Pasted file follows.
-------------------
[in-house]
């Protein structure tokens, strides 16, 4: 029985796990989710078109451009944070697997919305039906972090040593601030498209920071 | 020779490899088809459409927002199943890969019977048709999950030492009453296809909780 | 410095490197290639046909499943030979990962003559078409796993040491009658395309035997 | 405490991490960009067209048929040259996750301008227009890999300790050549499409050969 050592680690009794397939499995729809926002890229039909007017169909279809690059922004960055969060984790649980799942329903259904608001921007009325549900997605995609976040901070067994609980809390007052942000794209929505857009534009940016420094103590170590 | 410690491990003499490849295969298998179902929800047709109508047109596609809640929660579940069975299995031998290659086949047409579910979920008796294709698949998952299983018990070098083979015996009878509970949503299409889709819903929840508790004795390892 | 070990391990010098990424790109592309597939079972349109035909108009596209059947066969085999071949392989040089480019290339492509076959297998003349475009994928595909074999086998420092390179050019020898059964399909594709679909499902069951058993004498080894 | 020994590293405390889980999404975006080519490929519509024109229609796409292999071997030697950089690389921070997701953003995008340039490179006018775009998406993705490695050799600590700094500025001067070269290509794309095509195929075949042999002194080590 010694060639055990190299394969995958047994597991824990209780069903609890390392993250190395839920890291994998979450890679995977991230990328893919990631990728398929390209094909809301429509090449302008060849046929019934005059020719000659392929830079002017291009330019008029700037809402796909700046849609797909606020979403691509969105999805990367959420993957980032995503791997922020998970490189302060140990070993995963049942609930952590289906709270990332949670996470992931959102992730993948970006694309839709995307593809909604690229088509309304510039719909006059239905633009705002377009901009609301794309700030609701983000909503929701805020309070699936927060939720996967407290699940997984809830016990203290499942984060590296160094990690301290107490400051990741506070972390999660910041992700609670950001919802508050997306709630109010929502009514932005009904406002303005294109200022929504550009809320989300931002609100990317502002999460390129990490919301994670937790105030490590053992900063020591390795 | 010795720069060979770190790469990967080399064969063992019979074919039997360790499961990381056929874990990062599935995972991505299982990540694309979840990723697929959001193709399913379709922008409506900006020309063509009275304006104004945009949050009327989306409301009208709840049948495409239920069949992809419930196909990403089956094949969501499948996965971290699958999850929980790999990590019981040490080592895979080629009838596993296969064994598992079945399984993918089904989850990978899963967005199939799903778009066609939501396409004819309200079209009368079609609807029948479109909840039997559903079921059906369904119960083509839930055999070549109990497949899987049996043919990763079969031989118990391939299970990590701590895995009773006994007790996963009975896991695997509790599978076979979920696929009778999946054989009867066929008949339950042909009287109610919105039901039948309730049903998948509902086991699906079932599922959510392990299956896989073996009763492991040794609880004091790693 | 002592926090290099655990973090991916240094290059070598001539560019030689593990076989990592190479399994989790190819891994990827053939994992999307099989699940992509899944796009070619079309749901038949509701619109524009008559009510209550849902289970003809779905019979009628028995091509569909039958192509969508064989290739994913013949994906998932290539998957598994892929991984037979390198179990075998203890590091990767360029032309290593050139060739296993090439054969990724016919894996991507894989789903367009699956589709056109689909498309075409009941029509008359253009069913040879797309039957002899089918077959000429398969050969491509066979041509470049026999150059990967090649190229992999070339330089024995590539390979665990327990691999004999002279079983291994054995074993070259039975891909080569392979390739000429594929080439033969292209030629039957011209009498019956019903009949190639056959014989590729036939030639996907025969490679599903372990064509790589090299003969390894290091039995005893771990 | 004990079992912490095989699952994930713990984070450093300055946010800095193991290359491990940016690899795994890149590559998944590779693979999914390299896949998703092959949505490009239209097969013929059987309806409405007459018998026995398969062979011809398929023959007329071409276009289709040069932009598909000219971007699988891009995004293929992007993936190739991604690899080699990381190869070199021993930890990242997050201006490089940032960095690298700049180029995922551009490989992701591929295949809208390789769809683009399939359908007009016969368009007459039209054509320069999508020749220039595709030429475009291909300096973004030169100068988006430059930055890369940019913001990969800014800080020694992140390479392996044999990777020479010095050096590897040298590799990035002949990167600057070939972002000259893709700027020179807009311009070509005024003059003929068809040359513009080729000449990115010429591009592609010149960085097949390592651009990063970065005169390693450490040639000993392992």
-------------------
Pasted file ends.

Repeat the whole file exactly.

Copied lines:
[in-house]
């Protein structure tokens, strides 16, 4: 029985796990989710078109451009944070697997919305039906972090040593601030498209920071 | 020779490899088809459409927002199943890969019977048709999950030492009453296809909780 | 410095490197290639046909499943030979990962003559078409796993040491009658395309035997 | 405490991490960009067209048929040259996750301008227009890999300790050549499409050969 050592680690009794397939499995729809926002890229039909007017169909279809690059922004960055969060984790649980799942329903259904608001921007009325549900997605995609976040901070067994609980809390007052942000794209929505857009534009940016420094103590170590 | 410690491990003499490849295969298998179902929800047709109508047109596609809640929660579940069975299995031998290659086949047409579910979920008796294709698949998952299983018990070098083979015996009878509970949503299409889709819903929840508790004795390892 | 070990391990010098990424790109592309597939079972349109035909108009596209059947066969085999071949392989040089480019290339492509076959297998003349475009994928595909074999086998420092390179050019020898059964399909594709679909499902069951058993004498080894 | 020994590293405390889980999404975006080519490929519509024109229609796409292999071997030697950089690389921070997701953003995008340039490179006018775009998406993705490695050799600590700094500025001067070269290509794309095509195929075949042999002194080590 010694060639055990190299394969995958047994597991824990209780069903609890390392993250190395839920890291994998979450890679995977991230990328893919990631990728398929390209094909809301429509090449302008060849046929019934005059020719000659392929830079002017291009330019008029700037809402796909700046849609797909606020979403691509969105999805990367959420993957980032995503791997922020998970490189302060140990070993995963049942609930952590289906709270990332949670996470992931959102992730993948970006694309839709995307593809909604690229088509309304510039719909006059239905633009705002377009901009609301794309700030609701983000909503929701805020309070699936927060939720996967407290699940997984809830016990203290499942984060590296160094990690301290107490400051990741506070972390999660910041992700609670950001919802508050997306709630109010929502009514932005009904406002303005294109200022929504550009809320989300931002609100990317502002999460390129990490919301994670937790105030490590053992900063020591390795 | 010795720069060979770190790469990967080399064969063992019979074919039997360790499961990381056929874990990062599935995972991505299982990540694309979840990723697929959001193709399913379709922008409506900006020309063509009275304006104004945009949050009327989306409301009208709840049948495409239920069949992809419930196909990403089956094949969501499948996965971290699958999850929980790999990590019981040490080592895979080629009838596993296969064994598992079945399984993918089904989850990978899963967005199939799903778009066609939501396409004819309200079209009368079609609807029948479109909840039997559903079921059906369904119960083509839930055999070549109990497949899987049996043919990763079969031989118990391939299970990590701590895995009773006994007790996963009975896991695997509790599978076979979920696929009778999946054989009867066929008949339950042909009287109610919105039901039948309730049903998948509902086991699906079932599922959510392990299956896989073996009763492991040794609880004091790693 | 002592926090290099655990973090991916240094290059070598001539560019030689593990076989990592190479399994989790190819891994990827053939994992999307099989699940992509899944796009070619079309749901038949509701619109524009008559009510209550849902289970003809779905019979009628028995091509569909039958192509969508064989290739994913013949994906998932290539998957598994892929991984037979390198179990075998203890590091990767360029032309290593050139060739296993090439054969990724016919894996991507894989789903367009699956589709056109689909498309075409009941029509008359253009069913040879797309039957002899089918077959000429398969050969491509066979041509470049026999150059990967090649190229992999070339330089024995590539390979665990327990691999004999002279079983291994054995074993070259039975891909080569392979390739000429594929080439033969292209030629039957011209009498019956019903009949190639056959014989590729036939030639996907025969490679599903372990064509790589090299003969390894290091039995005893771990 | 004990079992912490095989699952994930713990984070450093300055946010800095193991290359491990940016690899795994890149590559998944590779693979999914390299896949998703092959949505490009239209097969013929059987309806409405007459018998026995398969062979011809398929023959007329071409276009289709040069932009598909000219971007699988891009995004293929992007993936190739991604690899080699990381190869070199021993930890990242997050201006490089940032960095690298700049180029995922551009490989992701591929295949809208390789769809683009399939359908007009016969368009007459039209054509320069999508020749220039595709030429475009291909300096973004030169100068988006430059930055890369940019913001990969800014800080020694992140390479392996044999990777020479010095050096590897040298590799990035002949990167600057070939972002000259893709700027020179807009311009070509005024003059003929068809040359513009080729000449990115010429591009592609010149960085097949390592651009990063970065005169390693450490040639000993392992």